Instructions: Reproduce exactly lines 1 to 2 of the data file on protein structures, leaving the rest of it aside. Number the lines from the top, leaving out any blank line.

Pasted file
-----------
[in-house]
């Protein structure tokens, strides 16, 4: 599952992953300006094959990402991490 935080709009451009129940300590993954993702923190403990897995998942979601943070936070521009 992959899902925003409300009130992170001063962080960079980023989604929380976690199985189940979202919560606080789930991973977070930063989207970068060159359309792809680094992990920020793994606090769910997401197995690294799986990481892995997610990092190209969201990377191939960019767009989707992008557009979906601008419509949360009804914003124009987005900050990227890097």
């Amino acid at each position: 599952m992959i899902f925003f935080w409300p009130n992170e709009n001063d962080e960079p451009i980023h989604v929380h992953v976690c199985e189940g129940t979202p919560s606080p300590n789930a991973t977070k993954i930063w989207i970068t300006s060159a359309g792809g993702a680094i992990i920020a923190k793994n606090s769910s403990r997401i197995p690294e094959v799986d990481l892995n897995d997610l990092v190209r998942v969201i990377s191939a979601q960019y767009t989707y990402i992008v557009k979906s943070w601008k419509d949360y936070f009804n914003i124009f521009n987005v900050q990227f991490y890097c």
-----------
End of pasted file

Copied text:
[in-house]
């Protein structure tokens, strides 16, 4: 599952992953300006094959990402991490 935080709009451009129940300590993954993702923190403990897995998942979601943070936070521009 992959899902925003409300009130992170001063962080960079980023989604929380976690199985189940979202919560606080789930991973977070930063989207970068060159359309792809680094992990920020793994606090769910997401197995690294799986990481892995997610990092190209969201990377191939960019767009989707992008557009979906601008419509949360009804914003124009987005900050990227890097």